So the ex­ten­sion of the mid­dle class may not nec­es­sar­ily be con­ducive for the con­sol­i­da­tion of democ­racy.

The new mid­dle class pop­u­la­tion is not likely to be com­mit­ted to the val­ues of democ­racy nor can it un­dergo suf­fer­ings and sac­ri­fices to safe­guard th­ese val­ues.

For them, pol­i­tics is a less at­trac­tive domain. In Nepal, four mil­lion Nepali youth (poor) work as la­bor­ers in for­eign coun­tries and the chil­dren of nou­veau riche, or the so- called mid­dle class, do not pre­fer to stay back in their coun­tries. Who then protects democ­racy?

Then is democ­racy on a slip­pery slope of decline? The rea­sons for seem­ing so are nu­mer­ous and in­tractable.

Democ­racy has hailed as the most still been prefer­able sys­tem for which both in­stant and drawn- out strug­gles have been able to re­store lib­eral demo­cratic at­trac­tions.

And no one can pre­dict what will be the ex­tent and con­tent of trans­for­ma­tion that will take place in coun­tries like the Peo­ple’s Repub­lic of China and Viet­nam.

It has been stated that th­ese “com­mu­nist states” are not fully com­mu­nist ei­ther, ex­cept in the strict sense of a one- party con­trolled po­lit­i­cal regime.

Nepal con­fronts myr­iad prob­lems at this time.

His­tor­i­cal con­text and a tra­di­tional po­lit­i­cal cul­ture em­bed­ded in pat­ri­mo­nial and cli­en­tist prac­tice and be­hav­ior seem poised to over­whelm demo­cratic ethos and prac­tices that stymie the process of demo­cratic evo­lu­tion.

Why au­thor­i­tar­ian regimes fail and revert to the same sit­u­a­tion that had ex­isted be­fore is an in­ter­est­ing ques­tion.

It has been ob­served the world over that any type of au­thor­i­tar­ian regime with limited plu­ral­ism tends to be vul­ner­a­ble to the at­trac­tion of lib­eral democ­racy, although such at­trac­tions soon fade if the agents of change for­get the spirit of revo­lu­tion and adopt the same style and prac­tices used by their au­thor­i­tar­ian pre­de­ces­sors.

More­over, in all regime types, there has been a ten­dency to re­sort to cor­rup­tion, nepo­tism, and klep­toc­racy.

Mil­i­tary or civil­ian rulers have in­vari­ably be­come un­suc­cess­ful be­cause of their fail­ure to grasp changed con­texts.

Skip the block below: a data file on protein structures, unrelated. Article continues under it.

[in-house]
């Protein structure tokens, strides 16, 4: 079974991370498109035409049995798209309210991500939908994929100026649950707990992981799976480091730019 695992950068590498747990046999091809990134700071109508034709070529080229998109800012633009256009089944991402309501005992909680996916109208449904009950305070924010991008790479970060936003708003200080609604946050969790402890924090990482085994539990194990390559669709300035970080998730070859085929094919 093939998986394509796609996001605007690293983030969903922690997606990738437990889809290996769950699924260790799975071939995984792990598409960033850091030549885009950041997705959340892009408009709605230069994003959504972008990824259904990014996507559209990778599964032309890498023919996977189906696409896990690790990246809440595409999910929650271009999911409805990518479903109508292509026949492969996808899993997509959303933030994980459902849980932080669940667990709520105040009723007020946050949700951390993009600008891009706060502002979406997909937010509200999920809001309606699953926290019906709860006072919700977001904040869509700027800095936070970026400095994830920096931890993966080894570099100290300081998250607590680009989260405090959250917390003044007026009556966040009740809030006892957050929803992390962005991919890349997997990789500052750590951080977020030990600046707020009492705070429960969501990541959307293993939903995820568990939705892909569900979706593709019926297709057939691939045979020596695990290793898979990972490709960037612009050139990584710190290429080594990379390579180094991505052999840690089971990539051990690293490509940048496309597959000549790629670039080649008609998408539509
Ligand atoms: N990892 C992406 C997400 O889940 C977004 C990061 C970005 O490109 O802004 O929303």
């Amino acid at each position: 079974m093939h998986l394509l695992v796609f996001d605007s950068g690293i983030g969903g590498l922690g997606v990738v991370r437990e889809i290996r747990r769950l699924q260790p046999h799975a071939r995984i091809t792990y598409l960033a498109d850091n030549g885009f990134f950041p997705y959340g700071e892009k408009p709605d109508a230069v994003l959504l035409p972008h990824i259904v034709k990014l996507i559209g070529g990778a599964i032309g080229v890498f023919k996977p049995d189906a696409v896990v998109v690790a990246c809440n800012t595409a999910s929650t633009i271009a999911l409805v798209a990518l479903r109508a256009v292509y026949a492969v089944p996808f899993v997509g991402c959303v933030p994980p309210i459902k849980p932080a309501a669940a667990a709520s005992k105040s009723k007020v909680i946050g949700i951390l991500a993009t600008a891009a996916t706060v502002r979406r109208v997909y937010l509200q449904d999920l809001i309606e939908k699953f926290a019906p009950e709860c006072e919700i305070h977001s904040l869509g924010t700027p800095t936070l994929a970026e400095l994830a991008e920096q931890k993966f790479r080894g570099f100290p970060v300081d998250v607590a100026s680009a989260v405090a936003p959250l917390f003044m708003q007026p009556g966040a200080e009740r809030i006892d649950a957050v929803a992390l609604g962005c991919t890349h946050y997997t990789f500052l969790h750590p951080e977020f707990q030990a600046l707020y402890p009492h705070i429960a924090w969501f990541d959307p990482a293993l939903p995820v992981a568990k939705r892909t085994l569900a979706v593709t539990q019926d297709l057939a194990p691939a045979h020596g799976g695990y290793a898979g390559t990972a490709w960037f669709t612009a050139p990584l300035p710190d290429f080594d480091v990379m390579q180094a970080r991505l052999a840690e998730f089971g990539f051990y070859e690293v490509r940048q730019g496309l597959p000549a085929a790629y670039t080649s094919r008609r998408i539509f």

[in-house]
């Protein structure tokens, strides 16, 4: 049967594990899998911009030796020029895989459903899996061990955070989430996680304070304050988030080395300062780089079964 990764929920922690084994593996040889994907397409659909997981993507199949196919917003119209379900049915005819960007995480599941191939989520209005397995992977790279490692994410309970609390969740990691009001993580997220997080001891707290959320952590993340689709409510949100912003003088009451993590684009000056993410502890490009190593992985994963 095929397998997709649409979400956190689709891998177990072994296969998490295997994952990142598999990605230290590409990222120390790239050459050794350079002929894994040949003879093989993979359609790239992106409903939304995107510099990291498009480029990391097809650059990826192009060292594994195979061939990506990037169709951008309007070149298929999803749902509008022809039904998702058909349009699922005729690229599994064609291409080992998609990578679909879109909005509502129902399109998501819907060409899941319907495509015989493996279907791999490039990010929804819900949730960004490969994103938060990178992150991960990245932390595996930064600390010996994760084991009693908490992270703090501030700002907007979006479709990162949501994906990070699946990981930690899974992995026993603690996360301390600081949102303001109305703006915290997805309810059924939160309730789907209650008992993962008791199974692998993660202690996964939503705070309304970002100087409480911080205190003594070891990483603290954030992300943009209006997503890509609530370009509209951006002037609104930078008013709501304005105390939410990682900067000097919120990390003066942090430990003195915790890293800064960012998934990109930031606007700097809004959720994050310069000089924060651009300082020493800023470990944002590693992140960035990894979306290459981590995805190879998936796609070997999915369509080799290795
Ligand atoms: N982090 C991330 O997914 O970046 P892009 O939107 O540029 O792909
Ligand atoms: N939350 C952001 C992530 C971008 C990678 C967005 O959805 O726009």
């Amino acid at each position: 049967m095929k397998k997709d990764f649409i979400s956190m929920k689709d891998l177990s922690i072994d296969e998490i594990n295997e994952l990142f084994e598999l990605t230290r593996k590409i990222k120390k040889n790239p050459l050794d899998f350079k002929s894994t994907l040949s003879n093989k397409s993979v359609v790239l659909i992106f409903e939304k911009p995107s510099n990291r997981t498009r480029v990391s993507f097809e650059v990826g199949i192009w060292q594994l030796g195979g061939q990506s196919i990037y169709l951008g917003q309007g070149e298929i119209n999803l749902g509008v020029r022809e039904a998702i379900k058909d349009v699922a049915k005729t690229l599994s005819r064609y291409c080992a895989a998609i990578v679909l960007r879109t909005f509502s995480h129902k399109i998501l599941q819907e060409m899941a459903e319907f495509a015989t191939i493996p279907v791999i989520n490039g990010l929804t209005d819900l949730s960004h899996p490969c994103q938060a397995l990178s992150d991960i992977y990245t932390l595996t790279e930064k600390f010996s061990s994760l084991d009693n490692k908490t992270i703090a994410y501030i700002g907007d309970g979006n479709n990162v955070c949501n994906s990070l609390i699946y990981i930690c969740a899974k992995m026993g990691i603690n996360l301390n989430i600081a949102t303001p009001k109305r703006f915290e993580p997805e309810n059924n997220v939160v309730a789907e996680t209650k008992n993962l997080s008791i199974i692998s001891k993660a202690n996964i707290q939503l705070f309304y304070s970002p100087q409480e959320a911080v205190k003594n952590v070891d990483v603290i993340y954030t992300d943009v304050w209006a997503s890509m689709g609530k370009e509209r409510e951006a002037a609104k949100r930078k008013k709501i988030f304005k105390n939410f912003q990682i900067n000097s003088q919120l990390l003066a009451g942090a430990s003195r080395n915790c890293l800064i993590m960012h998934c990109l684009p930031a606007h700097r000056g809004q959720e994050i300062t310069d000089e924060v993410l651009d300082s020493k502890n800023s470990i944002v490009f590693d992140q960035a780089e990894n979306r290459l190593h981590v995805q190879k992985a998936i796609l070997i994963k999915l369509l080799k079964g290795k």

All South Asian rulers, ex­cept for a few, in his­tory have dis­played such traits.

Even rev­o­lu­tion­ary lead­ers have fallen prey to greed, cor­rup­tion, nepo­tism, and pat­ri­mo­ni­al­ism, which quickly erodes their popular sup­port base and cre­ates an in­sti­tu­tional cri­sis as the fail­ure of lead­ers and par­ties is man­i­fested in the fail­ure of in­sti­tu­tion build­ing.

No De­fin­i­tive An­swer

So is democ­racy in retreat in South Asia? The an­swer can­not be a “yes” or “no,” though emerg­ing trends in most coun­tries, ex­cept In­dia and Sri Lanka, have not been friendly to democ­racy.

Re­cent de­vel­op­ments in the Mal­dives, where the moves of the new gov­ern­ment seem to be both re­pres­sive and vin­dic­tive, do not au­gur well.

The King­dom of Bhutan seems to be mov­ing to­ward de­moc­ra­ti­za­tion but no con­clu­sive state­ment can be made for a full democ­racy.

Plagued by pow­er­ful re­li­gious ex­trem­ism, nei­ther Afghanistan nor Pak­istan shows cred­i­ble trends to­ward democ­racy, though the present gov­ern­ments in both coun­tries have been elected by their peo­ples.

South Asian po­lit­i­cal par­ties are run by a co­terie of per­sons who take de­ci­sions in the name of rep­re­sen­ta­tives and the peo­ple.

Their pre­oc­cu­pa­tion is to re­main in power to fur­ther their per­sonal in­ter­ests, not to use power for peo­ple- ori­ented demo­cratic pro­grams.

Elec­tions, which are the hall­mark of demo­cratic gov­er­nance, have al­most been hi­jacked by fi­nan­cial deal­ers and crim­i­nals, with­out whom politi­cians can­not con­test elec­tions.

In Nepal, po­lit­i­cal par­ties, re­gard­less of their pop­ulism and pre­ten­tious demo­cratic cred­i­bil­ity or even rad­i­cal­ism, com­pete to nom­i­nate busi­ness­peo­ple and other sundry deal­ers as rep­re­sen­ta­tives.

But even this demo­cratic decline has not yet dis­played any al­ter­na­tive to it, as other past regimes also failed to de­liver.